The dangers of hookah smoking
The first time Northern Kentucky University senior A.J. Hastings tried smoking hookah, he had just turned 18. He had gone with his friends to a hookah bar, which is a lounge-like setting where people can pay to smoke from a hookah pipe that is provided to them by the establishment. The experience made him feel “cool” and “grown up.” Most of the people around them, he said, looked as though they were college aged.
A hookah is an instrument used for smoking a special type of flavored tobacco, often called hookah tobacco, and it is comprised of a large glass basin filled with water, a compartment on top where the tobacco is placed and at least one rubber hose stems from the pipe. The tobacco is burned with coal, and the smoke is filtered through the water in the basin before being inhaled through the hose.
Many times, people will go to designated hookah bars to smoke from these pipes, where they often go in groups as a social outing. However, people can also go to certain smoke shops and purchase their own individual hookah, as well as the flavored tobacco that goes with it.
Hookah smoking originated in India and has been around for approximately 400 years, but it has recently become a growing trend among young Americans. According to a 2012 study published by the Department of Health and Sport Sciences at Otterbein University, nearly a quarter of college students have smoked hookah at least once in their lifetime.
Some of the college students who participate in hookah smoking, though, might not be fully aware of the health risks that surround the activity.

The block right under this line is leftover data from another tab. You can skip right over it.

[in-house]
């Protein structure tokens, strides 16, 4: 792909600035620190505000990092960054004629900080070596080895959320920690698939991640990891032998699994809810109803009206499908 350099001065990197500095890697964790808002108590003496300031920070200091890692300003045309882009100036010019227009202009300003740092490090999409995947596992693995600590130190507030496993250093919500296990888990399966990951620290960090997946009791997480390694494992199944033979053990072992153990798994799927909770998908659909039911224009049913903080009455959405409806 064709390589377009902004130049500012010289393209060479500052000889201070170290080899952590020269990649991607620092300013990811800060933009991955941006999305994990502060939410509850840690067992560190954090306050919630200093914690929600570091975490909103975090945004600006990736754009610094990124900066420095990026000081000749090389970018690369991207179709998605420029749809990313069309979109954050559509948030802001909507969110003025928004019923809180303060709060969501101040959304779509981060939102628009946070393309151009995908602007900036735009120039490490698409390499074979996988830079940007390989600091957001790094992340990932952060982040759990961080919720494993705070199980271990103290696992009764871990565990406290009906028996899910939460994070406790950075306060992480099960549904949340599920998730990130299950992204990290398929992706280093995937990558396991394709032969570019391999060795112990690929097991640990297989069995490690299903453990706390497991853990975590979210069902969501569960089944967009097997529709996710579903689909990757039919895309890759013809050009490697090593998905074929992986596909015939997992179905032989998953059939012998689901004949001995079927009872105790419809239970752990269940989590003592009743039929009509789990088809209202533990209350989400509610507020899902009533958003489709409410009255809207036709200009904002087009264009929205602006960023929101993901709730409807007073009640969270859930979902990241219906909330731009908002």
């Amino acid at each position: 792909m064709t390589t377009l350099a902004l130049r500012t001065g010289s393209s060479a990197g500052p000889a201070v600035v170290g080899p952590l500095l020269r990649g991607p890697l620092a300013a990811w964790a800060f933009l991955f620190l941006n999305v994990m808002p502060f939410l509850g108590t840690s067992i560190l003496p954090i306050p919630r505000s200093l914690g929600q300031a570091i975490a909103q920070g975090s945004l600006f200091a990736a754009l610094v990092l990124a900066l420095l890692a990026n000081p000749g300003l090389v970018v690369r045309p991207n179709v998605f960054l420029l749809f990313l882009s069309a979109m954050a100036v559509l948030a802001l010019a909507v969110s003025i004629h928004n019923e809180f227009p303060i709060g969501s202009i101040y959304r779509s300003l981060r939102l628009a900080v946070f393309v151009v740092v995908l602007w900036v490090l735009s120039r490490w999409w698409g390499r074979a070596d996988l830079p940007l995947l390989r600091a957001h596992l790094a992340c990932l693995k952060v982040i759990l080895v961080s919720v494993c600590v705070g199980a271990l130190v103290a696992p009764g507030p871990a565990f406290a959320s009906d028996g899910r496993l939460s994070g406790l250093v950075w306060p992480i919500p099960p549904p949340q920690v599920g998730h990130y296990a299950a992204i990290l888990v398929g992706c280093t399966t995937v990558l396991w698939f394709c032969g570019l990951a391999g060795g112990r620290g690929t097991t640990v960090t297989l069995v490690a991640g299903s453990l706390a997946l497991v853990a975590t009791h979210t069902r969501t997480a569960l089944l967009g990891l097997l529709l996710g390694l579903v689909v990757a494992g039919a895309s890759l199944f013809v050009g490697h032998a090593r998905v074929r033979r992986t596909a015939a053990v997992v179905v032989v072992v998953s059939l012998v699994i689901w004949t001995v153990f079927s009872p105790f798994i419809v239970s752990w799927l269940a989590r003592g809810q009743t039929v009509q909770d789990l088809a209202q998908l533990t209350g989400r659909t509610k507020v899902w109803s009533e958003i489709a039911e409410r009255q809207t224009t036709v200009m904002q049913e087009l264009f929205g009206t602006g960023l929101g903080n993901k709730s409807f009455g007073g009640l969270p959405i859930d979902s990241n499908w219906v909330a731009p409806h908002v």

Robert Langenderfer, director of the respiratory care program at NKU, said that inhaling the smoke from hookah tobacco poses very similar dangers to what inhaling cigarette smoke does.
“When you smoke hookah, you’re still inhaling carbon monoxide and nicotine, and you’re inhaling burnt charcoal on top of that,” Langenderfer said. “Only with hookah, you are exposing your body to a much greater dosage of dangerous chemicals than you are when you smoke a cigarette, because you’re inhaling such a great amount of smoke, and you’re smoking over such a prolonged period of time.”
There are various misconceptions that lead people to believe that smoking hookah is safer than smoking cigarettes or other tobacco. Some believe that hookah tobacco does not contain any dangerous chemicals to begin with, or that all the toxins are eliminated when the smoke filters through the water in the basin of the pipe. Many people also believe that hookah tobacco has no addictive qualities.
Langenderfer said that hookah is physically addicting because of the high concentration of nicotine it contains, and that just because the hookah is filtered through water, that does not mean that its chemical properties are changed.
Eric Simpson, an NKU senior, said he likes to smoke hookah occasionally, and that he has never been aware of any of the risks that accompany it.
“I’ve never had any idea that hookah was dangerous or habit forming,” said Simpson. “My friends have always told me that you can’t get hooked on it, and that it isn’t bad for you because the smoke is filtered before you inhale it.”
For some students, knowing about the health risks of hookah is not quite enough to stop them from smoking it altogether. Hastings said that he doesn’t see too much of a problem with indulging in hookah, since he only does it on occasion.
“I might be concerned about the risks of hookah if I smoked it more often than I do, but it’s not like I smoke it every day,” Hastings said. “I’m certainly not addicted to it, and I don’t believe I smoke it frequently enough for it to cause any serious damage.”
For others, however, the adverse physical effects that hookah usage can have on a person’s body is a compelling reason to not do it at all.
“There was a time when I thought hookah was a fun thing to do, especially at parties, but I don’t do it anymore,” said Jordan Baldridge, an NKU senior. “Even though it might taste better than cigarettes or cigars, it’s even worse for you. It just kills your lungs, and frankly, I think it’s a little bit of an immature thing to do.”